Betty Gordon in the Land of Oil/Chapter 19

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Doctor Morrison declared that it was due to Betty's skill in nursing more than to his drugs, but it is certain that, once started, the aunts gained steadily. In two or three days from the time they first sat up he pronounced it safe for them to be dressed, and while they were still a bit shaky, they took great delight in walking about the house.

Bob was introduced to them off-handedly one morning by the doctor, and though both old ladies started at his name, they said nothing. After the physician's car had gone. Miss Hope came out on to the back porch where Betty was peeling potatoes and Bob mending a loose floor-board.

"My sister and I—" stammered Miss Hope, "we were wondering if you were a neighbor's boy. We've seen so little of our neighbors these last few years, that we haven't kept track of the new families who have moved into the neighborhood. I don't recollect any Hendersons about here, do you, Sister?"

Miss Charity, who had followed her, shook her head.

Bob looked at Betty, and Betty looked helplessly at Bob. Now that the time had come they were afraid of the effect the news might have on the sisters. Bob, as he said afterward, "didn't know how to begin," and Betty wished fervently that her uncle could be there to help them out.

"A long time ago," said Miss Hope dreamily, "we knew a man named Henderson, David Henderson. He married our younger sister."

Caution deserted Bob, and, without intending to, he made his announcement.

"David Henderson was my father," he stated.

Miss Hope turned so white that Betty thought she would faint, and Miss Charity's mouth opened in speechless amazement.

"Then you are Faith's son," said Miss Hope slowly, clinging to the door for support. "Ever since Doctor Morrison introduced you, I wanted to stare at you, you looked so like the Saunders. Faith didn't—she was more like the Dixons, our mother's people. But you are Saunders through and through; isn't he. Charity?"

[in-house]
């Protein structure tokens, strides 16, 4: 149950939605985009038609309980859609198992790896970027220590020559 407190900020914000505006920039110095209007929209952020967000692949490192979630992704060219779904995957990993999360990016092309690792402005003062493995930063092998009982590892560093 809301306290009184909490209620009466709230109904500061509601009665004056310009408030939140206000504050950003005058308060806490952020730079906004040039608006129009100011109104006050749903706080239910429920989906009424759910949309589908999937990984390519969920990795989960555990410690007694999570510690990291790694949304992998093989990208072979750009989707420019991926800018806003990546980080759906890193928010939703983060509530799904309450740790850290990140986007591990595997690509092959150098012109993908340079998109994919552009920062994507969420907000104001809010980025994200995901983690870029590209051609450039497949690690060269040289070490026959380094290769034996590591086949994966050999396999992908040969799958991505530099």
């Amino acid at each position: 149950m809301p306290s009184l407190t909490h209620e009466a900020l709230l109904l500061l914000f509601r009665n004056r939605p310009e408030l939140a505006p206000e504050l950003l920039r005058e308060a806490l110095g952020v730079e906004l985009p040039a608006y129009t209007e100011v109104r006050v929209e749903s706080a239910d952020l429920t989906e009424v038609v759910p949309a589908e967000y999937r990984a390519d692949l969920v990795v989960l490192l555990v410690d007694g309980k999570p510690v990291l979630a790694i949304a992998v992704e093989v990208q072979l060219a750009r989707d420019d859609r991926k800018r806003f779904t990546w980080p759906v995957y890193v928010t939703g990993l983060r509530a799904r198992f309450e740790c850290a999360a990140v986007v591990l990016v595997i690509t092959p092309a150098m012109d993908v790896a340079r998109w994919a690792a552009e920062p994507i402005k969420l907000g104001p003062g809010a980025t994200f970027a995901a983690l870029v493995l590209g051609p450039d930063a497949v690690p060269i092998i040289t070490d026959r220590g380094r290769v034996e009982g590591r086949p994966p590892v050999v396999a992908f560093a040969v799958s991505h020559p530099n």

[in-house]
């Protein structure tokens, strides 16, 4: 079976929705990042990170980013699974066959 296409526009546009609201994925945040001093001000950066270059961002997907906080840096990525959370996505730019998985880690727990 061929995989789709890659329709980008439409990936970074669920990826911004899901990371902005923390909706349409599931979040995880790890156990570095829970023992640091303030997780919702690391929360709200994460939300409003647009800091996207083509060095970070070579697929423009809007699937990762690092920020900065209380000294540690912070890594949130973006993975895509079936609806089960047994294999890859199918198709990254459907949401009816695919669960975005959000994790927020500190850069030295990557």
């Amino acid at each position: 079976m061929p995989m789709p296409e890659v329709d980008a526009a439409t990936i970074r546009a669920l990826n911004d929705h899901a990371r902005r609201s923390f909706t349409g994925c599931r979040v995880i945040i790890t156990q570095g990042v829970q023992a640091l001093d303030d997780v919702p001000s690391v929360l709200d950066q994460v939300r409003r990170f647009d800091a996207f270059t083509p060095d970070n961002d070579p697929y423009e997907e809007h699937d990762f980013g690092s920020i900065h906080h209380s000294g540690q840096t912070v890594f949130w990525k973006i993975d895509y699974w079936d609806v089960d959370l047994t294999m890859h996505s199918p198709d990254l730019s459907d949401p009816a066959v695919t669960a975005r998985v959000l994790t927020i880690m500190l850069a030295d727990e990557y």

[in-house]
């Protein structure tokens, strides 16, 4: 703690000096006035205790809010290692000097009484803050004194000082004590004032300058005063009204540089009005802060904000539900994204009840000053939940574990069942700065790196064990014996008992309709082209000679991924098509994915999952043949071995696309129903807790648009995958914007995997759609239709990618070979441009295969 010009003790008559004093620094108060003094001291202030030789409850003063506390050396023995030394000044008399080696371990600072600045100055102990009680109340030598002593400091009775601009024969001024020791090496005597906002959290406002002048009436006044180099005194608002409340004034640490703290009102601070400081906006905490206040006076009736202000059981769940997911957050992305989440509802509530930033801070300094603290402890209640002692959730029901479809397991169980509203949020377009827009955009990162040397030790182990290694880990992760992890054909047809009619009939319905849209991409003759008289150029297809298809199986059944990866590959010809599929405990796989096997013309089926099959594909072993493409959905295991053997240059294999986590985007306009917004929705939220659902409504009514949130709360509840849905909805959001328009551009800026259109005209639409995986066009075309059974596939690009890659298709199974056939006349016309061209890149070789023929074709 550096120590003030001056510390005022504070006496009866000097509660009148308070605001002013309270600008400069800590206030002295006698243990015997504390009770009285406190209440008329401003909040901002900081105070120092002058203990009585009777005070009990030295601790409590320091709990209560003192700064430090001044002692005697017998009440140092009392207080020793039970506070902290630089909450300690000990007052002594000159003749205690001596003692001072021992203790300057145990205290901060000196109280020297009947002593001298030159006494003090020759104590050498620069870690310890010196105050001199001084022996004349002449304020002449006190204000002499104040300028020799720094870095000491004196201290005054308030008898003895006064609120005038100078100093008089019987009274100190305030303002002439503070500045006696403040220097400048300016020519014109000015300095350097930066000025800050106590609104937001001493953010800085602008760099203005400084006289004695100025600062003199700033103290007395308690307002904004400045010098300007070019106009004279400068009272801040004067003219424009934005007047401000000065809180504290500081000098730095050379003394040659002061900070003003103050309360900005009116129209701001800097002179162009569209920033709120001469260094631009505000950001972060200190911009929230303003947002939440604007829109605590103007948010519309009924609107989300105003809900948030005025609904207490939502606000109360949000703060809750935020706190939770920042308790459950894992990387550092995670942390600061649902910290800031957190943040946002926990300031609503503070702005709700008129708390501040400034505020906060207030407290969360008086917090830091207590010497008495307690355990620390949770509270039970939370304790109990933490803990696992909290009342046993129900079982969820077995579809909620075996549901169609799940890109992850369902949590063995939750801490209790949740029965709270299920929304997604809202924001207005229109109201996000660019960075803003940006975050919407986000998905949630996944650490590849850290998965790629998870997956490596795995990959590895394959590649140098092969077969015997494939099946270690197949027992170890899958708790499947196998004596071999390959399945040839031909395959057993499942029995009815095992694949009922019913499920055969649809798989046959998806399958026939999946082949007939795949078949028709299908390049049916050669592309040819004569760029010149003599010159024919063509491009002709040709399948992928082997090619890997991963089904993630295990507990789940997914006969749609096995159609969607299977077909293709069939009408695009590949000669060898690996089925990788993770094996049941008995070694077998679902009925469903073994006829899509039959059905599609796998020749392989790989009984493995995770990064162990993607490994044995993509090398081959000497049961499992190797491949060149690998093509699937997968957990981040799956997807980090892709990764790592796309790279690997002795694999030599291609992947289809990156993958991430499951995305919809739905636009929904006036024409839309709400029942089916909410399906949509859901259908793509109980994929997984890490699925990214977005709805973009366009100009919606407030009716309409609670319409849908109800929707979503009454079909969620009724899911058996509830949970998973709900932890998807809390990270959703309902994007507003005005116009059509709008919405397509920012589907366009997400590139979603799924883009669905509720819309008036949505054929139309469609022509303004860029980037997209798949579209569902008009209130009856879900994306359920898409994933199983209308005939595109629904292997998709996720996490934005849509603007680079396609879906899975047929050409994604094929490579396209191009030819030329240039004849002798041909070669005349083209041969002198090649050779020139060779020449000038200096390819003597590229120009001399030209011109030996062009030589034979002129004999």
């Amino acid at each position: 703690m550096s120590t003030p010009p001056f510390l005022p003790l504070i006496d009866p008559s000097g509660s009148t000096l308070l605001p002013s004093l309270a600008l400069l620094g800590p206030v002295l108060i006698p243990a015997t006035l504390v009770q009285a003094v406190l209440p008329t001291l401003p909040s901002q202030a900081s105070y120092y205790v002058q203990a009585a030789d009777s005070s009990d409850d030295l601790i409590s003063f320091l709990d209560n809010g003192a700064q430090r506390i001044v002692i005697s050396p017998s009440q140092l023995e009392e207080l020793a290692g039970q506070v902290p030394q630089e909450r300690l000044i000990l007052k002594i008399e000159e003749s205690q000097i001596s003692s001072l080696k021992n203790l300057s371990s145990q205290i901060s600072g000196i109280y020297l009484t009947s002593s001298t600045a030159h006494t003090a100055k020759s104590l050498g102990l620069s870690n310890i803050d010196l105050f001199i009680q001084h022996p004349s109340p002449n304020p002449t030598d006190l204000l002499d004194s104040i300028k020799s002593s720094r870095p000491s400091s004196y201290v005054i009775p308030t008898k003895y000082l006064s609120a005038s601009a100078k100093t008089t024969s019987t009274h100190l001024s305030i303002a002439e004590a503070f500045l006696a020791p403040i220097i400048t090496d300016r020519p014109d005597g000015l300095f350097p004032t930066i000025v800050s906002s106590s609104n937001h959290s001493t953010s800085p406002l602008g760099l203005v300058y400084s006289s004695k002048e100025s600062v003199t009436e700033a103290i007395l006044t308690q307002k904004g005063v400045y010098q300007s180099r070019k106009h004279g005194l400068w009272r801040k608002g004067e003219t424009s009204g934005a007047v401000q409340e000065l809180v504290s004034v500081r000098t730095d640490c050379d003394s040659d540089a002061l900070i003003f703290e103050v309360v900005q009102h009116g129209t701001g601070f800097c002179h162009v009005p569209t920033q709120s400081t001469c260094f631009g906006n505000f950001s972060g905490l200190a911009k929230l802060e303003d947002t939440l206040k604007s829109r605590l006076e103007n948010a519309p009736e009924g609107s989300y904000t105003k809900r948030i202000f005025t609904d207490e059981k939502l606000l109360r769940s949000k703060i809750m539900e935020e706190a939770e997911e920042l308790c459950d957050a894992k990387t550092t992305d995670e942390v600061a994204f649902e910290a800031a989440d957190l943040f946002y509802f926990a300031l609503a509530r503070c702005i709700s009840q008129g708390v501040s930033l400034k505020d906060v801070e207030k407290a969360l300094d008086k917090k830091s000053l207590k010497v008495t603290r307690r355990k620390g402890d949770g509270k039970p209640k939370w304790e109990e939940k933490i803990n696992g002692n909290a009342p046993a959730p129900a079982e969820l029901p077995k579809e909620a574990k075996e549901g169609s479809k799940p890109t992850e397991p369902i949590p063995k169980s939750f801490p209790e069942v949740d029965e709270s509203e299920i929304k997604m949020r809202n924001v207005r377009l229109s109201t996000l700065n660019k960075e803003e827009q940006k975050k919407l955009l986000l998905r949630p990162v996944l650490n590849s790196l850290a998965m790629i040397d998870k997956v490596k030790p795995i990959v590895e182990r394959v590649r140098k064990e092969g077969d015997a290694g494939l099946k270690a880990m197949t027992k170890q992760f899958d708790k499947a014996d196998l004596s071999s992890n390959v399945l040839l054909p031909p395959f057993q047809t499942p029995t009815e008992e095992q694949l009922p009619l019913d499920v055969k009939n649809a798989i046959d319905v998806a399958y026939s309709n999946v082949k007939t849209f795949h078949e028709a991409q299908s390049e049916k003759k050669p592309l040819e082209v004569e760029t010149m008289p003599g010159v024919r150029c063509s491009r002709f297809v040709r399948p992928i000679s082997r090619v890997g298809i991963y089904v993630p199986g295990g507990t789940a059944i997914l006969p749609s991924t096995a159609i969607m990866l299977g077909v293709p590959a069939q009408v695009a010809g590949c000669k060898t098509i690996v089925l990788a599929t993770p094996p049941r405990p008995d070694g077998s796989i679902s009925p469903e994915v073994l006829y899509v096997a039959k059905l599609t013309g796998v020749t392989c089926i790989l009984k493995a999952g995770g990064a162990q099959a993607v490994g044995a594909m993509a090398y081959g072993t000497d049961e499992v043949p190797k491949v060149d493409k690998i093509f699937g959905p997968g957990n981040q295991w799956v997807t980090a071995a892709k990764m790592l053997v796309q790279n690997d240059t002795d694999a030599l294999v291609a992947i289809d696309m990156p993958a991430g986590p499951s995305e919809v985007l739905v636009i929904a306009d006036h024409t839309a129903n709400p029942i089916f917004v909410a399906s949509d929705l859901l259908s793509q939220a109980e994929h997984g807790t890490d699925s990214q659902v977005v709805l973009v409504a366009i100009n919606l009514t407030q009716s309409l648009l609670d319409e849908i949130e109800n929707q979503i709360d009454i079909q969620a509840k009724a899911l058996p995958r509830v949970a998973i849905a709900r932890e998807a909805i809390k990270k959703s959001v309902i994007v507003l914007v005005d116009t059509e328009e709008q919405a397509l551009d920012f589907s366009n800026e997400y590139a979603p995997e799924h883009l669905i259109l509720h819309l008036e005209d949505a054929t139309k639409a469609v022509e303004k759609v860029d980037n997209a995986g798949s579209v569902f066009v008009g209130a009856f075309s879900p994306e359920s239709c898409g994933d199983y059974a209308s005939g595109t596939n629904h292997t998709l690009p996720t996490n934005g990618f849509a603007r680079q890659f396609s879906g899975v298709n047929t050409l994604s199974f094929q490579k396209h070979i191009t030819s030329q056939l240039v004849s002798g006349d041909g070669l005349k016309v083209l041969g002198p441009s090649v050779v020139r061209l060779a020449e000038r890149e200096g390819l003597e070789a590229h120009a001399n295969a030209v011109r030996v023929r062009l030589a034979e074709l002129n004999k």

"He looks so much like you," quavered Miss Charity, "that I'd know in a minute he was related to us. But Faith—your mother—is she, did she—?"

"She died the night I was born,"" said Bob simply. "Almost fifteen years ago."

The sisters must have expected this; indeed, hope that their sister lived had probably deserted them years ago; and yet the confirmation was naturally something of a shock. They clung to each other for a moment, and then Miss Hope, rather to Bob's embarrassment, walked over to him and solemnly kissed him.

"My dear, dear nephew!" she murmured.

Then Miss Charity, more timidly, kissed him too, and presently they were all sitting down quietly on the porch, checking up the long years.

When Bob's tin box was finally opened, and the marriage certificate of his parents, the picture of his mother in her wedding gown, and a yellowed letter or two examined and cried over softly by the aunts. Miss Hope began to piece together the story of their lives since Bob's mother had left them. Bob and Betty had found Faith's photograph in the famuly album, but Miss Hope brought out the old Bible and showed them where her mother had made the entry of the marriage of his mother and father.